Spain's COVID-19 infection rate has exceeded 1000 cases per 100,000 people for the first time, stoked by the fast-spreading Omicron variant, although hospitals were under much less strain than in previous waves of the pandemic.
The rate, measured over the preceding 14 days, rose to 1206 cases on Monday following the Christmas weekend, according to health ministry data.
That compares with 911 reported on Thursday, when it first topped the previous record of 900 cases set in late January.
The tally had not been updated since Thursday and has added 214,619 new cases to the 5,932,626 recorded since the start of the pandemic.
The ministry added 120 deaths to its toll since Thursday, bringing the total to 89,139. Daily deaths have been hovering below 100, sharply lower than some 1000 at the peak of the first wave last year or about 600 last January, when vaccinations had only just begun.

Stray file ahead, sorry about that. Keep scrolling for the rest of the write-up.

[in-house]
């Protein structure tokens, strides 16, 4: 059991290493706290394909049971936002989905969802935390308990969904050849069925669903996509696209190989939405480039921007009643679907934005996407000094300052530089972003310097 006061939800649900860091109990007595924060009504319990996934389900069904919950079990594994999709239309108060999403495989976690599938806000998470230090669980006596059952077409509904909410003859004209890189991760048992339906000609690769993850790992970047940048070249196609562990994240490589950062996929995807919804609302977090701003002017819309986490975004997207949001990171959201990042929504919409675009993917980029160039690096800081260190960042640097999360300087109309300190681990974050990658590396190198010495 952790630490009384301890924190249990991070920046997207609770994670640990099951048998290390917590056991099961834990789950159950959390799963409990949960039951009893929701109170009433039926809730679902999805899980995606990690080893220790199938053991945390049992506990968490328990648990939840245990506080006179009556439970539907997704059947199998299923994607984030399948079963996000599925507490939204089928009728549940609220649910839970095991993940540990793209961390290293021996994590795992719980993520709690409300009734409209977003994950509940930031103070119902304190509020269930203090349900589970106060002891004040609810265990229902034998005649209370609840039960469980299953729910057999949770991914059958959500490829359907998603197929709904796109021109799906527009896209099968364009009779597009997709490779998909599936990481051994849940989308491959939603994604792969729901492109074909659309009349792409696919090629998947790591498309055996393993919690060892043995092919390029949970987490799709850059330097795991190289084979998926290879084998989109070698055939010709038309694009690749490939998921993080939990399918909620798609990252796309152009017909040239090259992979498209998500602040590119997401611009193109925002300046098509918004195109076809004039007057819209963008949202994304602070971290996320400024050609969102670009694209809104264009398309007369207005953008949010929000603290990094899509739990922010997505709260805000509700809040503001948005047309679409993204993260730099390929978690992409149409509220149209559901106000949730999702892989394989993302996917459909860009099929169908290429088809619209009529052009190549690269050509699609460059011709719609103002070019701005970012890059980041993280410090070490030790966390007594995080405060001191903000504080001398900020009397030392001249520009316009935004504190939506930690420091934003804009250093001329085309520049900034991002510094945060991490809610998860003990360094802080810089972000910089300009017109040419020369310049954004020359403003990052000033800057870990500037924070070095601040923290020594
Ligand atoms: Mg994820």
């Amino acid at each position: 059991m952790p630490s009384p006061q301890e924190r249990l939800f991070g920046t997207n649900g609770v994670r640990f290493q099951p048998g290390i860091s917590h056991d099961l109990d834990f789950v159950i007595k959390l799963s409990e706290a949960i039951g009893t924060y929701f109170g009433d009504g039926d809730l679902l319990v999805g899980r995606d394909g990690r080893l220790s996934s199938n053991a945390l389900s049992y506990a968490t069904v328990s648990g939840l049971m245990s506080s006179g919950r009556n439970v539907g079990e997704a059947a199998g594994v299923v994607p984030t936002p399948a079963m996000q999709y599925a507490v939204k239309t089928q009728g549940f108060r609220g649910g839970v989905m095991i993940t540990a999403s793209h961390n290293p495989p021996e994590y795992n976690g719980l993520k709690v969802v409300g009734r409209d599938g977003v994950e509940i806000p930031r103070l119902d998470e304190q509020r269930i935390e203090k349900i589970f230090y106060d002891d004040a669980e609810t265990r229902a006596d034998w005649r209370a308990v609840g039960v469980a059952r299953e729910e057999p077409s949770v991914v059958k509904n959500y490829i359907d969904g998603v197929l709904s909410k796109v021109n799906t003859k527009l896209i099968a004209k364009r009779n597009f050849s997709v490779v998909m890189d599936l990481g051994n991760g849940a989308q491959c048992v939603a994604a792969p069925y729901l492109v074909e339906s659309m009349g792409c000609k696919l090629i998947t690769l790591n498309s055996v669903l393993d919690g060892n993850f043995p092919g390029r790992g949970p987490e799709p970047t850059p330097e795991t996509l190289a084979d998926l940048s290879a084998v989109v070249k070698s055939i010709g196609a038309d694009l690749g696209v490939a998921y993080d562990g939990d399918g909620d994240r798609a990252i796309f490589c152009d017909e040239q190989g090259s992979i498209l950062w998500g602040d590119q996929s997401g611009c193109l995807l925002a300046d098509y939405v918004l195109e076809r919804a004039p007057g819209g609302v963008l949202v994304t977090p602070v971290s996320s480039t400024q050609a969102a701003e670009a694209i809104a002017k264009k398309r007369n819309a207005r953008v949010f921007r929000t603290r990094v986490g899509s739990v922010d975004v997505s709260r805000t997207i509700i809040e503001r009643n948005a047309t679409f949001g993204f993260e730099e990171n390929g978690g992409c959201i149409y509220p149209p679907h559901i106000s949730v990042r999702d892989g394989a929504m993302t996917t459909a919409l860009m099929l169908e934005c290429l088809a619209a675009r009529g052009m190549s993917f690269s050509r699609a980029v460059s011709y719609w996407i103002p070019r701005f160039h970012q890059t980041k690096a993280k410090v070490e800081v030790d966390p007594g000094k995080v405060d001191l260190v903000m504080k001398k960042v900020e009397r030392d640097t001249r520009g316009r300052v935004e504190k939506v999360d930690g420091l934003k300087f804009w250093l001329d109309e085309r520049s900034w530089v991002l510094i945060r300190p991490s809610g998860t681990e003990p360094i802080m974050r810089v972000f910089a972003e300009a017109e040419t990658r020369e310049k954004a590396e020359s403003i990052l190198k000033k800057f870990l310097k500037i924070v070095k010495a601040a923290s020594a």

Hospital occupancy with patients rose to 7.69 per cent from Thursday's 6.4 per cent, remaining much below 24 per cent registered in late January. Intensive-care occupancy reached 18.26 per cent, after January's 43 per cent.
"We are obviously going to see high numbers of infections, but not hospitalisations and ICU admissions compared to previous waves," Prime Minister Pedro Sanchez told reporters earlier on Monday, citing Spain's high vaccination rate and urging Spaniards to keep taking the recommended shots.
With nearly 80 per cent of its population fully vaccinated and a booster program gathering pace, Spain was largely spared the rampant wave of infections that led several Northern European countries to toughen curbs in the autumn.